We’re in the throes of college basketball’s offseason. Last season ended four-and-a-half months ago, and next season’s still four months off. It is so tiresome.
Earlier in this long slog of a summer, we took longer looks at the first five years of Mark Turgeon’s tenure at Maryland: the on-court results and the recruiting progress. (The tl;dr on those: Maryland’s on-court gains have been slow but better the last two years, and the recruiting jump has been overwhelming.)
Now, we’re trying something new and fun. Because five years make for a nice, arbitrary endpoint, we’re holding voting on Maryland’s All-Mark Turgeon Team, which is exactly what it sounds like – our community picking the five best players from Turgeon’s first five years at Maryland, in such a way that those players could theoretically take the court together as an actual basketball team.
We’re going to run this series from Monday through Friday, because the number of days in the workweek beautifully coincides with the number of players allowed on the court at one time. The voting will start today with the selection of our first guard.
The rules are pretty simple: The highest vote-getter on the first day will be automatically on the team, and the rest of the guards will go back into the voting pool for any future rounds in which they are positionally eligible.
If the players spent time under both Turgeon and Gary Williams, you should consider their entire careers, because this is really about the players, not the coaches.
The breakdown is like this:
Monday: point guard
Tuesday: shooting guard/small forward
Wednesday: any guard/small forward
Thursday: power forward/center
Friday: power forward/center
On player classifications, we’ll make a few executive decisions as the voting wears on. You’ll find, for instance, that Jake Layman is considered a small forward, because he played more small than power forward during three of his four years. Etcetera.
To be eligible for inclusion, a player needs to have played 50 percent of Maryland’s total on-court minutes in one season, or 40 percent in two.
So, who’s ready? Let’s meet some candidates and get to our voting.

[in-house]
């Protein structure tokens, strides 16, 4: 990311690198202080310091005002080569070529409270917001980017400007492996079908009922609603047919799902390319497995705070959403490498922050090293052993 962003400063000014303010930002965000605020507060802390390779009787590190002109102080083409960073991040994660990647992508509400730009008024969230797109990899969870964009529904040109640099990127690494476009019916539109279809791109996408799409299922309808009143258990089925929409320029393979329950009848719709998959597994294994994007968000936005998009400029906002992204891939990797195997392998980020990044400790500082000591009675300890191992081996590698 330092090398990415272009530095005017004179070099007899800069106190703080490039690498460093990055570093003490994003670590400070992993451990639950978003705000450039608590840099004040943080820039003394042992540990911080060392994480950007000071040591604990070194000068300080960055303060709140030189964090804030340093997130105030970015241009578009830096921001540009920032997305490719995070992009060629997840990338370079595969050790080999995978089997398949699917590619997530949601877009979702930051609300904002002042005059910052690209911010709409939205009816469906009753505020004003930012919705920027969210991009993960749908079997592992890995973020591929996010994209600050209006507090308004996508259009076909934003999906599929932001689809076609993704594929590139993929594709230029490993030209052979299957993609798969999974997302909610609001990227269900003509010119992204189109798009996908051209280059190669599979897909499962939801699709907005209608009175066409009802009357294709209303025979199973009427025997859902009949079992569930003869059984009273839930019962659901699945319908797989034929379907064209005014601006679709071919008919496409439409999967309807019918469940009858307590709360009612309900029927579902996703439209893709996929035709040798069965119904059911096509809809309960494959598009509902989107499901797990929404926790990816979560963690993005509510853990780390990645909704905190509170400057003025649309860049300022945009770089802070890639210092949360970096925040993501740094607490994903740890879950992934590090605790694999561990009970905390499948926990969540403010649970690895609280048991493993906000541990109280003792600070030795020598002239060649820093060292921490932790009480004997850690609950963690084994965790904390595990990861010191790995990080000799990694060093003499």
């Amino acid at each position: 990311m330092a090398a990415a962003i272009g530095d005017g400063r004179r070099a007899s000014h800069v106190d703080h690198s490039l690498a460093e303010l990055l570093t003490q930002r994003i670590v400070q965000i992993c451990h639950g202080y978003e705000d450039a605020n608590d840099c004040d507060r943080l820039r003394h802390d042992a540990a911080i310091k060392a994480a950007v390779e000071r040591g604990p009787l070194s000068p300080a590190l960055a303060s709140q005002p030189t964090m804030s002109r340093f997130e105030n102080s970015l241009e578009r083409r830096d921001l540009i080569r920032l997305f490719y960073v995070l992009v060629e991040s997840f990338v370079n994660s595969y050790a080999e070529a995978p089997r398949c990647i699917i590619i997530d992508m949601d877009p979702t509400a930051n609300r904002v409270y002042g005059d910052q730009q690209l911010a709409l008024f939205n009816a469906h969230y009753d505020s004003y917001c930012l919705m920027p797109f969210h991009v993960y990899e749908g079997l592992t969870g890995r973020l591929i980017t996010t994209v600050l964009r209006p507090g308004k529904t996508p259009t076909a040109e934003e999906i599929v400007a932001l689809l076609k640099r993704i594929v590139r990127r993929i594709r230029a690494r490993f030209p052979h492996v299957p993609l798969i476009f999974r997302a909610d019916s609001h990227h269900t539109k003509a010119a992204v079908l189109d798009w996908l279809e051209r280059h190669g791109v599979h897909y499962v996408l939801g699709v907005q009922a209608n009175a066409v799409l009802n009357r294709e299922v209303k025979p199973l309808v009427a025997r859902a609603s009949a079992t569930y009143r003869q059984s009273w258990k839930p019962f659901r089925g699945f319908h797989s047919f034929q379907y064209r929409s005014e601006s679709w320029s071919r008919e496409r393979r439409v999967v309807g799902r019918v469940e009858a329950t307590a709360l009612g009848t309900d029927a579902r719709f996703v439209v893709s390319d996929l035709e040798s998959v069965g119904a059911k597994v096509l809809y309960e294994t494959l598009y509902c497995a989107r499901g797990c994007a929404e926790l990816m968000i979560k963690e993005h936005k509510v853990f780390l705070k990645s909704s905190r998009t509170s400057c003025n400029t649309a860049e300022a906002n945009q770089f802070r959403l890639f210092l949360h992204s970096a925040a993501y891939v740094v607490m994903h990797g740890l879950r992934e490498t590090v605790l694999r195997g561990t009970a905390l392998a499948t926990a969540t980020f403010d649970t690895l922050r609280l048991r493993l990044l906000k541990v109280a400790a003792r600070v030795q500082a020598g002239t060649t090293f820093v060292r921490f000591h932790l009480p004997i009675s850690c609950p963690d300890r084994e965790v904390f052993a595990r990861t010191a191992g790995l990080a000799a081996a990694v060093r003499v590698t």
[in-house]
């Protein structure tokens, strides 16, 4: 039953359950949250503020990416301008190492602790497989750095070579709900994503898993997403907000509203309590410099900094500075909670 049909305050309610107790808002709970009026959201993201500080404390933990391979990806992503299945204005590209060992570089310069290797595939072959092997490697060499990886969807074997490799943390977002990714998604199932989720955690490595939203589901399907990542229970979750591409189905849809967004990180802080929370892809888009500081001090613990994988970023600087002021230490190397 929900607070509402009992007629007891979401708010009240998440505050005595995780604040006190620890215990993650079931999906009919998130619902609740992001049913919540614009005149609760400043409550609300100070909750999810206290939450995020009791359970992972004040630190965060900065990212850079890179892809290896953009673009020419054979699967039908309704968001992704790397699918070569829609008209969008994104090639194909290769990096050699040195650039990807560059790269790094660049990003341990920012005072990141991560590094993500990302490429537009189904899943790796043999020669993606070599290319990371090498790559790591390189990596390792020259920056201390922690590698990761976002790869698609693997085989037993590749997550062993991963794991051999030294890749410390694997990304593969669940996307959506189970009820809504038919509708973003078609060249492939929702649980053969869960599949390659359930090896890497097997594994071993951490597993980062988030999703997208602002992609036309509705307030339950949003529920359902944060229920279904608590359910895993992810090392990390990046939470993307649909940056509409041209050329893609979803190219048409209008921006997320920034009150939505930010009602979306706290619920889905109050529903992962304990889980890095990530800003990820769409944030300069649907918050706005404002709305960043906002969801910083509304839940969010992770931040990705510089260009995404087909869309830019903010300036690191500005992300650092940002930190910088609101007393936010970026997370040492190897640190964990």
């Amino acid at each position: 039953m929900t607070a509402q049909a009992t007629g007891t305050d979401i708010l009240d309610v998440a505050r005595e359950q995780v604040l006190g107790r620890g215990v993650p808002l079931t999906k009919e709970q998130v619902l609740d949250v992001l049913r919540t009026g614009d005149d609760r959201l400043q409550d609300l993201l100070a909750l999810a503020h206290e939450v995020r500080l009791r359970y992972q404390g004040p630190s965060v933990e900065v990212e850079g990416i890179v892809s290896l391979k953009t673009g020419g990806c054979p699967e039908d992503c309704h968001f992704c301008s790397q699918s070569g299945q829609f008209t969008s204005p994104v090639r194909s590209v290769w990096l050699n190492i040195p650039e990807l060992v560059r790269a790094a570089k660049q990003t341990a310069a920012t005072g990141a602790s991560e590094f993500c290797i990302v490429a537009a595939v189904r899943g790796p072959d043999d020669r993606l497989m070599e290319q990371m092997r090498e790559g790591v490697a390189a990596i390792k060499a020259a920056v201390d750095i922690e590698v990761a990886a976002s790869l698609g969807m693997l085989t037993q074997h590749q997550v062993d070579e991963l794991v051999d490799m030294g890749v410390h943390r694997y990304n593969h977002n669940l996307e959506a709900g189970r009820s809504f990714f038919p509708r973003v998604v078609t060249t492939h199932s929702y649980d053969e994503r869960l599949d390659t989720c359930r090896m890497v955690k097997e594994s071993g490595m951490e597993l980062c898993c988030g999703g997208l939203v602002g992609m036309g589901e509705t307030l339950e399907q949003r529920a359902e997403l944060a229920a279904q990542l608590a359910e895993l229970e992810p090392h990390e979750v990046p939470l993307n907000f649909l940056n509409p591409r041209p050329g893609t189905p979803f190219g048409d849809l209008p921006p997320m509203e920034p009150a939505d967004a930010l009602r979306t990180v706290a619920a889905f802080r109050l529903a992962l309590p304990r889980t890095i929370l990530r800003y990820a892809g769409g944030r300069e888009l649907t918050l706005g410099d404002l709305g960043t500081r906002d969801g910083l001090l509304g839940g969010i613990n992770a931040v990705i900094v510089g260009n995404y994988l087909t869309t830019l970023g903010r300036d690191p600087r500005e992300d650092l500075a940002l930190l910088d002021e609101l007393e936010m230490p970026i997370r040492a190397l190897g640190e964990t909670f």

Terrell Stoglin, 2010-12
Stoglin was a talented scorer. He poured in 21.6 points per game in 2011-12, though his 41 percent shooting clip from the field suggested more of a volume bucket-getter than anything else. His assist numbers were always low, and he left the program after two years when he earned a suspension in April 2012.
Pe’Shon Howard, 2010-13
Howard had a strong freshman year in 2010-11. The numbers weren’t much, (5.4 points and 3.2 assists on 42 percent shooting) but Howard’s leadership and on-court savvy gave people optimism. He tore his ACL in February 2012 and missed much of his sophomore season, and he played poorly upon returning to the lineup in 2012-13. Howard transferred to USC before his senior season.
Seth Allen, 2012-14
Allen was the most immediately impactful member of Maryland’s heralded 2012 freshman class. He showed aptitude as a scorer and had a few big moments as a rookie, most specifically the two free throws he sank before the buzzer to lift Maryland over Duke in a February 2013 upset at Comcast Center. Allen missed the start of the 2013-14 season with an injury and transferred after his sophomore year.
Melo Trimble, 2014-current
Trimble has had a strong two-year run at Maryland, although his freshman season was more statistically successful than his first. His arrival has coincided (or not) with Maryland’s two-year NCAA Tournament run, and he’s averaged 16 points, four assists and four rebounds in 71 games. He has not missed a start. Read more about him!
So, there are your point guard candidates. Let’s do this thing.